The sixth reason that led to the escalation of the Cold War was Soviet’s launching of a satellite into the orbit. This aggravated the US because they deemed it as a missile gap between them and the Soviet Union. This prompted the US to launch an earth satellite into the Orbit in 1958. Notably, the US was aggravated because the Soviet’s satellite was more advanced compared to theirs. However, launching of the satellites into the orbit by the two countries resulted in a balance of terror, which was soon followed by the short thaw of the Cold War. On the other hand, approval of the Eisenhower Doctrine also aggravated the Soviet Union because the aforementioned doctrine allowed the US to assist any Middle East country that requested for military assistance against aggression from other countries.
The seventh escalation was because of communists’ insurgencies from the North Vietnam infiltrating to the South Vietnam in the late 1950’s. This was a war of national liberation that was fully funded by the Soviet Union. The US came in to assist the South Vietnam by providing it with military and economic support. This even worsened the situation as the war shifted track to focus on a fully-fledged confrontation between the Northern Vietnam and the American troops in the early 1960’s. The US government did not take the Northern Vietnam infiltration kindly, knowing the impact it had on South Vietnam. The decision by the US to intervene into the infiltrations of the South by the North Vietnam deepened the chances for the war since US could not stand and watch communist insurgencies prevail over the peaceful South Vietnam. The North Vietnamese communists, as would be expected, were entitled to resistance. In this tight situation, the war was very formidable.
The eighth escalation of the Cold War was because of rising of the Berlin wall by the Soviet Union and the East Germany governments. The wall, which would later be ‘the wall of shame’, was to sum up the real image of the Cold War. Construction of the wall was aimed to attract the attention of the youthful J. F. Kennedy, who was to visit the wall and see the history he held over his role in the Cuban Missile Crisis. Shock workers from Russia and East Germany did this at the dawn of August 13, 1961, demarcating the Western Berlin from the Soviet. They then erected a barbed wire at the border. As much as the West protested, the Russians turned a deaf ear. By August 16, concrete blocks replaced the barbed wire. The wall was completed by the end of August; it was fully erected with designated security that was impossible to cross. The wall served as a den for spies and anyone who tried to cross from the East risked life. J.F. Kennedy responses to this made Khrushchev think that he was weak.
The ninth escalation was because of the Soviet Union deploying ballistic missiles to Cuba. The Cuban missile crisis was the period when the US discovered that the Soviet had deployed missiles in Cuba. In 1962, the Soviet lagged behind in terms of firearms compared to the US; this made the Soviet Union collaborate with the Cuban government for launch of ballistic weapons and eventual attack on US cities. The US government intervened by imposing sanctions on the Cuban territory, putting it under quarantine and consistent surveillance to try to avert the situation. By October 25, Kennedy had put quarantine measures and raised the level of military readiness. However, on 27 October, Khrushchev sent to Kennedy a coded message stating his willingness to remove missiles from Cuba if the US government would stop interfering with Cuba; tensions heightened when the Cubans shot down a US reconnaissance plane. This would turn to a great rift as no party fell for the demands of their enemy. The enmity propped up and escalated the Cold War.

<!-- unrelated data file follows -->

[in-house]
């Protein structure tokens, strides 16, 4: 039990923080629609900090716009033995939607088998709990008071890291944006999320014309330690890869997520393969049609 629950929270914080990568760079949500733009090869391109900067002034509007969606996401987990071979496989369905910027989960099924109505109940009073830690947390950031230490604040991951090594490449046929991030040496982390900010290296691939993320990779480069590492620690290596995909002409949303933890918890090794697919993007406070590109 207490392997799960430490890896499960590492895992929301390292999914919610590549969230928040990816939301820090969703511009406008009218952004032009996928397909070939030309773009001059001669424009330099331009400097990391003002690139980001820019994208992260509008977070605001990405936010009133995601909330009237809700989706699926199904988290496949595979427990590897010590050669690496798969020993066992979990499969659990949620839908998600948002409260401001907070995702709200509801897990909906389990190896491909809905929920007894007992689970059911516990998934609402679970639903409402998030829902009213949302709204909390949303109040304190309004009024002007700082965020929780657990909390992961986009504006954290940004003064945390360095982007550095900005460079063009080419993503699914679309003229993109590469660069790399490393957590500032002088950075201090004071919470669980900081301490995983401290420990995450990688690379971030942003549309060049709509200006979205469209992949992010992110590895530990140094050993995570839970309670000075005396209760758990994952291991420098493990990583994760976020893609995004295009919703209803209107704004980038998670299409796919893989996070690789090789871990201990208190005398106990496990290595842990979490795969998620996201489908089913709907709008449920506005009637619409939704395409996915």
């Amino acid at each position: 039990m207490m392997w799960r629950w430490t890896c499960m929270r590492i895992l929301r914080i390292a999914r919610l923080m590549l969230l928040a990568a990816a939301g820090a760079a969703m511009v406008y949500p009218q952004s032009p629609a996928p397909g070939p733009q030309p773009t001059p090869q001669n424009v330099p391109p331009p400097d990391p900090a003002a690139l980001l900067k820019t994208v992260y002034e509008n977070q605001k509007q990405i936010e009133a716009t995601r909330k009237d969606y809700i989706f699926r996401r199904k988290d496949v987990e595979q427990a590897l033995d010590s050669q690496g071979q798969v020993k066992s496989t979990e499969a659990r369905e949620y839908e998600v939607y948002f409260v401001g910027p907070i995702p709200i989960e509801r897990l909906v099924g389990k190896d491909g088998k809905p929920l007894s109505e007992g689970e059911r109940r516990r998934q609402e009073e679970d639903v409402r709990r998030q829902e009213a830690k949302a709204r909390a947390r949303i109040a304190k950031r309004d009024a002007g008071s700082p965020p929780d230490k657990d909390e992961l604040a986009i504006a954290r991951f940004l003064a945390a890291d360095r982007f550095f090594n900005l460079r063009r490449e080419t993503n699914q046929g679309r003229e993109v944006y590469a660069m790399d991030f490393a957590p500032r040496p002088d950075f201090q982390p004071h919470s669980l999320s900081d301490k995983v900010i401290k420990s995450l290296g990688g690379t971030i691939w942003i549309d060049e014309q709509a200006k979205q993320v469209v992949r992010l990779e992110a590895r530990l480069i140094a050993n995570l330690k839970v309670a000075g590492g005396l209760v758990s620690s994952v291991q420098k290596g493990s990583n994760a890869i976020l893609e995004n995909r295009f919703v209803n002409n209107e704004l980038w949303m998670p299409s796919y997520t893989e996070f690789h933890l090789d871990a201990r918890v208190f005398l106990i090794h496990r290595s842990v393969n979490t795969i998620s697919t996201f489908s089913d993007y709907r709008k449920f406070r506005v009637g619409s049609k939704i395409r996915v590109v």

In conclusion, the Cold War was a war of words and actions that did not involve real weapons. However, it weakened the ties bound by the US and its alleys on one side and the Soviet Union and its alleys on the other side. The superiority battle between these two groups emerged with each government employing tactics to avert situations they felt were deplorable to their favor. Interestingly, these efforts proved to escalate the Cold War further. The agreements between the governments further led to the de-escalation of the Cold War after 1962. This was evident in the signing of a treaty of agreement by the USSR, the United States, and Britain in July 1963 for the approval of not testing of nuclear weapons in space. This was after the Cuban crisis, which had proved futile. In 1963, Kennedy came to the aid of USSR by approving to sell American wheat in order to fill the deficit of grain, which had badly hit USSR. This marked the start of a peaceful coexistence, which lasted beyond the death of President Lyndon, who also happened to be a champion of the peace treaties. The peace maintains to date, despite divisions over economic, social and political structures in different countries.